The Cougars have won seven of their last 10, so the series with U of C will be a battle, but the Dinos might be too hot to stop at this point. If the Dinos win their quarter-final series, they would advance to play the first place University of Alberta Pandas (16-9-3) in the semifinal round. 
    The Pandas won both meetings between these two clubs in Edmonton, but the Dinos have looked more like a first place team down the stretch. The Dinos will have a strong shot to knock off their provincial rivals.
    In the crazy Canada West season, it is realistic to see the Huskies host the Dinos in a best-of-three conference final, which would ensure the Huskies a berth at nationals. With that said, both the Huskies and Dinos could as easily be done in round one.
    An intangible that might help the Huskies is the fact they still have 12 holdovers from their Canada West winning championship squad in 2014. Out of those dozen holdovers, five are set to exhaust their fifth and final years of eligibility in Brooke Mutch, Hanna McGillivray, Marley Ervine, captain Paige Anakaer and star offensive defender Julia Flinton. 
Captain Paige Anakaer might return from a knee injury.
    Anakaer has been out with a knee injury suffered in a 2-1 home loss on Jan. 22 to the Thunderbirds, but the Moose Jaw product has been skating.
    All five have been heart-and-soul members of the team, and you can likely expect one last flash from this group. Flinton had her best season leading the Huskies in scoring with a career best 26 points coming on four goals and career high 22 assists. She was also a career-best plus-15 in the plus-minus department.
    Ervine, the feisty forward from Kindersley, had career bests in goals (nine), assists (15), points (24) and plus-minus (plus-8). Besides holding the Canada West record for career regular season games at 136, Ervine has never missed a game in her five seasons with the Huskies appearing in 152 straight contests including action in the regular season, post-season and CIS championship tournament. She would love to continue to grow that mark.
    The post-season is stage ready. The Huskies have great chance to step up into a leading role.

Blades finally find that little extra

The Blades celebrate a victory over the Broncos on Wednesday.
    The Saskatoon Blades finally found that little extra push to get back in the win column.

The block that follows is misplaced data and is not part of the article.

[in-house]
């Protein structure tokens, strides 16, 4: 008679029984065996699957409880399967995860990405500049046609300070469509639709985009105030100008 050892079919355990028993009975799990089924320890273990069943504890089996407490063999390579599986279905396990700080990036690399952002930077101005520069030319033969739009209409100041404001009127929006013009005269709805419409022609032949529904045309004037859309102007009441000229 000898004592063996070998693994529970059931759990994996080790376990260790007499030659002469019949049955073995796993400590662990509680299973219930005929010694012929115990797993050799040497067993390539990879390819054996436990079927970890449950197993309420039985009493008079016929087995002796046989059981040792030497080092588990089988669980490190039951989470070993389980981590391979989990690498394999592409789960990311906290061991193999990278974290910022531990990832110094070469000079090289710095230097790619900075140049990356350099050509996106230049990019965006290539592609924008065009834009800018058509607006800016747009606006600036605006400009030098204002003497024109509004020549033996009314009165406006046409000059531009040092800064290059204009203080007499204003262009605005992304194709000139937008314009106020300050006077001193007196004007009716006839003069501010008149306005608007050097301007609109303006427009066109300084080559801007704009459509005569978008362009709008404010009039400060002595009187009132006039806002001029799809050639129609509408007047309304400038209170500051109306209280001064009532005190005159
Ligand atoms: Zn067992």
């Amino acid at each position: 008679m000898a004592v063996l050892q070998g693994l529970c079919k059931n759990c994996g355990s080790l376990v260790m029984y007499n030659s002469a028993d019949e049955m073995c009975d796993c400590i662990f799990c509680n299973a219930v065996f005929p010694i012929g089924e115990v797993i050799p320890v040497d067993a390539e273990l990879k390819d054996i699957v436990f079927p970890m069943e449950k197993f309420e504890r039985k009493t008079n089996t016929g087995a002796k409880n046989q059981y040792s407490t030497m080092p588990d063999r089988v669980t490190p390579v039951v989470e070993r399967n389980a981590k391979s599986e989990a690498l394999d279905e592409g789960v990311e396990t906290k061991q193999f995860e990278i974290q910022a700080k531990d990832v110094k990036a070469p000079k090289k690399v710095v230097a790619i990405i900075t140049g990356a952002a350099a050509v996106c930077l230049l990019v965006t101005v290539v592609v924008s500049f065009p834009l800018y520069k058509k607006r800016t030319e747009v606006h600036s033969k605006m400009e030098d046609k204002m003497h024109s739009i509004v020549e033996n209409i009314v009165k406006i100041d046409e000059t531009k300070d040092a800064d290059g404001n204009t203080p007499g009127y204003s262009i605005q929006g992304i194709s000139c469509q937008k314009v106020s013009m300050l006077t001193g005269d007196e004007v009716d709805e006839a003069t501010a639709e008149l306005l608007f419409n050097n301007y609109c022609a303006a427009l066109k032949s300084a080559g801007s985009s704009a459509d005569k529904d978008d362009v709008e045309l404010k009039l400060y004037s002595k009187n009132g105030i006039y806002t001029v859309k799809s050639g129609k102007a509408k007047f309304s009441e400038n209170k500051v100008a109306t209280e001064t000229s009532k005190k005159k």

On Wednesday, the Blades downed the visiting Swift Current Broncos 4-3 before 3,768 spectators at the Sasktel Centre thanks to doing a lot of little things right. The hosts blocked numerous shots, won a number of key puck battles, went 2-for-6 on the power play and killed off the five power-play opportunities the Broncos had.
    Starting goaltender Brock Hamm, who has been plagued by inconsistency, made 39 saves to earn the win in goal, which included a number of game-saving stops. Saskatoon also received goals from four different sources as Dustin Perillat, Josh Paterson, Cameron Hebig and Braylon Shmyr all potted singles.
    Saskatoon also overcame some rough spots. The Broncos scored in the closing seconds of the second period to cut a two-goal Blades lead to 2-1. With the Blades holding a 4-2 edge, the Broncos scored with 1:58 to play in the third to create a frantic finish, but the hosts successfully closed out the game.
    The Blades improved to 20-33-4 and sit 11 points behind the final playoff berth in the WHL’s Eastern Conference held by the Edmonton Oil Kings (24-26-6-1). Saskatoon only has 15 games remaining in its regular season schedule and would need to post a huge winning streak to have a chance of earning a post-season berth for the first time since 2013.
    A more realistic expectation for the Blades might be to focus on repeating their effort from Wednesday night each time they hit the ice through to their last 15 contests. With 20 wins and 44 points, the Blades have bested those totals from a season ago. They are still taking little steps forward, even if the big post-season step likely doesn’t come just yet.

Stars close regular season with first locked up